Svchost.exe which stands for Service Host is a generic host process name for services that run from dynamic-link libraries (DLLs) on NT based Windows operating system such as Windows NT, Windows 2000, Windows Server 2003, Windows Server 2008 (R2), Windows XP, Windows Vista, Windows 7, Windows 8, Windows 8.1, Windows Server 2012 (R2), Windows 10 and Windows Server 2016.

Each svchost.exe process session started can contains a group of services (that provides certain functions and features of Windows system, such as RPC Remote Procedure Call, Logical Disk Management and DHCP and etc.) in order to provide better control and easier debugging. The svchost.exe has always been the mystery for most users because many of such processes are ran at the same time, each using different amount CPU resource and memory usage.

Svchost.exe is known to be one of the main culprit the always led to various issues such as high or even 100% CPU usage, memory hogging, excessive laptop fan speed and wasting power usage. Svchost.exe itself won’t cause much damage or slow down computer response, as it’s just a ‘holder’ process for actual running services, and also malware, spywayre, adware Trojan or viruses which commonly hide behind the mask of svchost.exe, which consuming all the system resources. So when encountering a svchost.exe takes up 90% or even 100% CPU power continuously or using large amount of RAM memory, it’s useful to identify and find out what’s services that running behind a svchost.exe.

Note: Cannot see any svchost.exe in Windows? If your system is consistently hitting 100% usage but yet the total CPU usage added up from what you seen in Task Manager is much lesser (probably less than 50%), click on Show processes from all users button, and confirm the User Account Control dialog, if any. In Windows 10, click or tap on More details to expand the Task Manager. You will definitely see a lot of svchost.exe running, with probably one of them hogging high CPU resource.

When opening up Task Manager, there are plenty of svchost.exe instances and also data on running by who (System, Local Service, Network Service, etc.), however, that so much information you get about the svchost.exe session. Previously in Windows earlier than Windows Vista, users can use tasklist (for Windows XP or Windows Server 2003) or tlist (for Windows 2000) in Command Prompt to list out what is actually the services that are in charged by a particular svchost.exe based on the PID. Windows enhances this feature and makes lookup a little easier. Here’s how to identify the services behind a svchost.exe process.

  1. Right click on a blank space on TaskBar and click on Task Manager to open up the Task Manager.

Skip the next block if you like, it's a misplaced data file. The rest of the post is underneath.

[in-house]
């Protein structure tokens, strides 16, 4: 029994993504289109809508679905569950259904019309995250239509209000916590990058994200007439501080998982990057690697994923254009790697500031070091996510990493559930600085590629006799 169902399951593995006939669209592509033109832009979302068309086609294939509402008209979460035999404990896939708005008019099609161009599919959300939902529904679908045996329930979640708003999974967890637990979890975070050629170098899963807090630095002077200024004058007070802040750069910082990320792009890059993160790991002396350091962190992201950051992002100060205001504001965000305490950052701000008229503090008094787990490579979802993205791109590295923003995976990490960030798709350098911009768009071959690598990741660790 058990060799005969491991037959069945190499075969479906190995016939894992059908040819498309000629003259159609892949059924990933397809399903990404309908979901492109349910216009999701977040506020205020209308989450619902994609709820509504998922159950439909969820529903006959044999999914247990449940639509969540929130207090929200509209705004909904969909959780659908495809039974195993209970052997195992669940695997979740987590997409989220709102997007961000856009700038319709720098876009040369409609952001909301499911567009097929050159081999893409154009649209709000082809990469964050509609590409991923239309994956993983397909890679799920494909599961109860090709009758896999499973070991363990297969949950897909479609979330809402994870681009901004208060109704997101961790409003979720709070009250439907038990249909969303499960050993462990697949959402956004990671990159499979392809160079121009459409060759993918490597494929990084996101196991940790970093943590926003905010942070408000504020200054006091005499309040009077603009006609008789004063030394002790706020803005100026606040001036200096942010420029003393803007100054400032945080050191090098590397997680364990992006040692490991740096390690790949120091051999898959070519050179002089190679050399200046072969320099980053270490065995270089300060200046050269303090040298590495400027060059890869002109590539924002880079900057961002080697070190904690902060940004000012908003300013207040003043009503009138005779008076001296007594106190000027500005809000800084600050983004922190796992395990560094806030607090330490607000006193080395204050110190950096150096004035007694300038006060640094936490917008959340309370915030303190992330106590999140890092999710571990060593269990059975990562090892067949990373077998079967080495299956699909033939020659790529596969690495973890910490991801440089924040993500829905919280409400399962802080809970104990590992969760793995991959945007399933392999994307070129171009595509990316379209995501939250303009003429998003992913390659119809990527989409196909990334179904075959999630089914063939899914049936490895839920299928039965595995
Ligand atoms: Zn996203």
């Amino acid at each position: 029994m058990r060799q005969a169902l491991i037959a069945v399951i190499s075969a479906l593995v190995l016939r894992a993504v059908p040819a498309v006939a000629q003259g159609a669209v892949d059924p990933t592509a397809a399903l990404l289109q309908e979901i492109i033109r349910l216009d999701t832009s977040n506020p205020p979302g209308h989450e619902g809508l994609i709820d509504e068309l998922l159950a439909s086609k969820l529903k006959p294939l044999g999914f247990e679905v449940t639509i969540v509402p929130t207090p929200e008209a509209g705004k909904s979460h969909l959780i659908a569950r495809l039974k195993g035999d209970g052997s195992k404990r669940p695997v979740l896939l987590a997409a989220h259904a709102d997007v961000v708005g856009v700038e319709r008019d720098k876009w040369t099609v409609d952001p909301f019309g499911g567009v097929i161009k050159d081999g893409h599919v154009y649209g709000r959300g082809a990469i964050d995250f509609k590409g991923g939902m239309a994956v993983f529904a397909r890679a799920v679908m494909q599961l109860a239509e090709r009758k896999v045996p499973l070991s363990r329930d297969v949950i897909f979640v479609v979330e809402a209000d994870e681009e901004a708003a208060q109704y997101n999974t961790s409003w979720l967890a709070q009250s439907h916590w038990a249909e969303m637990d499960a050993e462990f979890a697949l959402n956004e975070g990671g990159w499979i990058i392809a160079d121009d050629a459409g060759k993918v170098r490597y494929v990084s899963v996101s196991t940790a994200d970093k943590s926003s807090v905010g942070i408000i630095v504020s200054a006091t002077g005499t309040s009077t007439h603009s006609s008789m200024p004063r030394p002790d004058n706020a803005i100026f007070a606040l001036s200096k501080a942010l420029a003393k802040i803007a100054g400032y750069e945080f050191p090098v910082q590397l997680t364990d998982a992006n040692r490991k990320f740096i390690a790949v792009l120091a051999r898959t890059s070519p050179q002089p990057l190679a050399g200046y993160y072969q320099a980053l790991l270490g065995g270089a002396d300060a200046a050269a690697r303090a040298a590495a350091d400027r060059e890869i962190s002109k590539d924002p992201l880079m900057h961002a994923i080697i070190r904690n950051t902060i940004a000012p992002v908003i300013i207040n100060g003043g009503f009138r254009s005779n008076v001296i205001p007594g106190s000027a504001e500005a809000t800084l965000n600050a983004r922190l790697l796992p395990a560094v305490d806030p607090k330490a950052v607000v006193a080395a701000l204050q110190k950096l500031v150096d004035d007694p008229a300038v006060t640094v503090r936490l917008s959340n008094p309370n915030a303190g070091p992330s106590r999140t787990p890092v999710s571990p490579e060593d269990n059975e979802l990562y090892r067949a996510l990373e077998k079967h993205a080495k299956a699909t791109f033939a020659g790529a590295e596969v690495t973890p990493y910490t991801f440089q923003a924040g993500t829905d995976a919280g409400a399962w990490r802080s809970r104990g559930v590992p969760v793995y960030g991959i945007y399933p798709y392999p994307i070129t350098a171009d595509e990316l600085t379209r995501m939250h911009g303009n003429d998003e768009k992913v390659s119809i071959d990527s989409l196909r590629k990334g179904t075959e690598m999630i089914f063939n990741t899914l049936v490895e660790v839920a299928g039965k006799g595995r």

2. Click on Processes tab.
  3. Click on Show processes from all users button.

    Show processes from all users

    In Windows 10, you just need to expand Task Manager with “More details”.
  4. Click Continue or Yes button when prompted with User Account Control dialog.
  5. There will be a long list of svchost.exe shown in elevated Task Manager (In Windows 10 it’s listed as Service Host with description under “Windows Services” section).
  6. Locate the svchost.exe or Service Host that you want to find out what’s the services running behind it, such as those with high CPU usage or high memory usage, right click on it, and choose Go to Service(s).

    Services Behind svchost.exe

  7. The focus tab will be switched and transferred over to the “Services” tab, with a few services been selected and highlighted. These are the services that are associated with the particular svchost.exe

    Svchost.exe services

  8. Once identify the services that are possibly causing the svchost.exe to hogging system resources, carefully work out the services that you suspect may cause the issue. Once determined a suspected service, right click on it, and select Stop Service. Before you stopping any service, make sure that no other services rely on that particular services. You can click on Service… button to launch Services applet in Control Panel, and the see the properties of the service to view its dependencies. Also be warned that disabling any wrong service may destabilize Windows system.

The method to locate associated services for scvhost.exe in Windows above is already much more easier than non-Windows OS. However, if you still find the steps too troublesome, there is an even easier way. Download Process Explorer from Sysinternals (now belongs to part of Microsoft). No installation required. Just unpack and run procexp.exe, and then move and place mouse over on top of a svchost.exe process. A tooltip balloon message will pop up with information of all services running behind that svchost.exe.

Svchost.exe details in Process Explorer